I just spoke with a colleague who suggested we could try an experiment, basically set up an application to push bits wide open between two decent boxes connected across a Cisco 1924 or similar. That should give a good run at a 'lab' max. Not that you'd ever see those numbers in a box connected to the public Internet with multiple users, but it'd be interesting to see what we get none the less. Any suggestions on what we should use to move data between the two boxes.. is there an existing piece of code that would suit the purpose?

Brandon

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You guys really need to stop thinking that 'in theory' is bs. 10mbit is 10mbit, if you push it 24x7 you WILL GET 108GIG a day out of it, PERIOD. The REASON that people sell 10mbit capped connections is EXACTLY the same reason people sell T1's.. If you buy a t1 are you going to PEG It 1.5mbps all day? Of course you aren't because you want some burst and you don't want it lagging to hell and back all day.. So everyone that sells t1's is now overselling according to you guys.. 10mbit unmetered is exactly like buying a t1 or a ds3 , say a 10mbit ds3. no difference.
Nobody is counting on you using the entire 10mbps 24x7.. the KEY is, to control your bandwidth, exactly like most people do on their cable modem... you install 'wondershaper' or something like that on your linux server and you set it at 9.5mbps and you use a qdisc like sfq to give fairness to the connections, etc etc so that it doesn't lag.. then you are free to utilize almost up to 9.9mbps right on the verge of it lagging with now packet loss because you have proper queuing mechanisms and THEN you can take full advantage of the bandwidth you get.. I don't understand how this got so confusing and how so many people think differently about it.. it's a matter of math and math doesn't lie (it's the only constant in the universe). The marketing strategies and and all the hubbub that has been floating around since the bandwidth war has numbed and diluted all of your minds.

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bigfoo, I agree completely, glad someone agrees with me :-)

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Originally posted by KarlZimmer
How about we just get an MRTG showing a server maxing out a 1mbit/sec connection for 24/7, that's the same thing, just a smaller scale. I don't feel like wasting 10mbit/sec of bandwidth here just to prove my point. So what you're saying is, it's impossible to use a full 10mbit/sec pipe 24/7? Why would that be?
I'll be honest, I don't see how you could max the pipe out in any circumstance other than the lab-type experiment I described above. Otherwise the headroom required by the traffic, combined with the trasients inherent to the flow of the traffic itself, guarantees you can never reach the 'theoretical' maximum.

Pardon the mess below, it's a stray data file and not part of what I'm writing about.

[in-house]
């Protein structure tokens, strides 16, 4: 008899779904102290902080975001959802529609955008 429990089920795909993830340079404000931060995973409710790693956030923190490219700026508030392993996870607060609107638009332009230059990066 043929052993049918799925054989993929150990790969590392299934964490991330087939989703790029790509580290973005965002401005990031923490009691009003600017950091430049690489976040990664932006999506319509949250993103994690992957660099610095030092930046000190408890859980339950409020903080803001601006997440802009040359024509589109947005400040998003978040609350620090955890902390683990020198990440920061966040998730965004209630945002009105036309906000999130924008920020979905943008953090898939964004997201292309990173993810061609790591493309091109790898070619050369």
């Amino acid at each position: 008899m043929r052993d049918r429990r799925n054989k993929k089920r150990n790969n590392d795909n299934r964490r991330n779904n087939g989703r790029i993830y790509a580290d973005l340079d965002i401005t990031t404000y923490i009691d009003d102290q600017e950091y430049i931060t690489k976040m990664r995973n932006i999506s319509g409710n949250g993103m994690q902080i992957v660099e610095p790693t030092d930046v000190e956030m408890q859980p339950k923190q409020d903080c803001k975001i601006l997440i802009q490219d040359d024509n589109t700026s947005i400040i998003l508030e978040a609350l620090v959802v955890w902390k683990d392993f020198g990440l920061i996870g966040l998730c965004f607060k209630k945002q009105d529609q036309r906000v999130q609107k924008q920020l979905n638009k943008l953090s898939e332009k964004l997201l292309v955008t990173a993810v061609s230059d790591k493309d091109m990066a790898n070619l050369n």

But assuming you cap your 1meg connection, please do post it. Also describe how you are generating the traffic because I'd like to replicate if possible. If at all possible, try to use a real-world test employing multiple remote connections, since that's what really counts for your fellow WHT'ers. But even if it's lab type setup between two dedicated machines, I would like to see how close to 600~640GB you can get.

Brandon

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Brandon,

With download sites, ftp dump, and porn stuff. People do max the whole pipe 24/7 non-stop. I still have the graph for such a customer. And once I try to lift the port to 100mbps, and it instantly pushes 60+Mbps.

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Originally posted by bigfoo
You guys really need to stop thinking that 'in theory' is bs. 10mbit is 10mbit, if you push it 24x7 you WILL GET 108GIG a day out of it, PERIOD.
Simple enough to prove... back to the original poster's question, can you get 6000GB out of a 10meg port? Post a bandwidth graph for a publically available web server showing a combined 6000GB of bandwidth incoming + outgoing in the last month on a 10meg capped port, and you'll have proven your point.

I don't understand how this got so confusing and how so many people think differently about it.. it's a matter of math and math doesn't lie (it's the only constant in the universe). The marketing strategies and and all the hubbub that has been floating around since the bandwidth war has numbed and diluted all of your minds.
Well I hope you can appreciate that I believe that I am approaching this from a very practical, straightforward perspective. The very marketing bs and 'hubbub' you refer to is what I hope to refute.

For what it's worth, I haven't heard of 'wondershaper', so I'm going to check that out now. Sounds interesting.

Brandon

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Originally posted by Mfjp
Brandon,

With download sites, ftp dump, and porn stuff. People do max the whole pipe 24/7 non-stop. I still have the graph for such a customer. And once I try to lift the port to 100mbps, and it instantly pushes 60+Mbps.
OK, that's a helluva lot of demand. That sounds like about as good of a 'real-world' example as we're going to get if we're ever going to approach 6000GB. Can you post what a month on a 10meg capped port looks like?

Brandon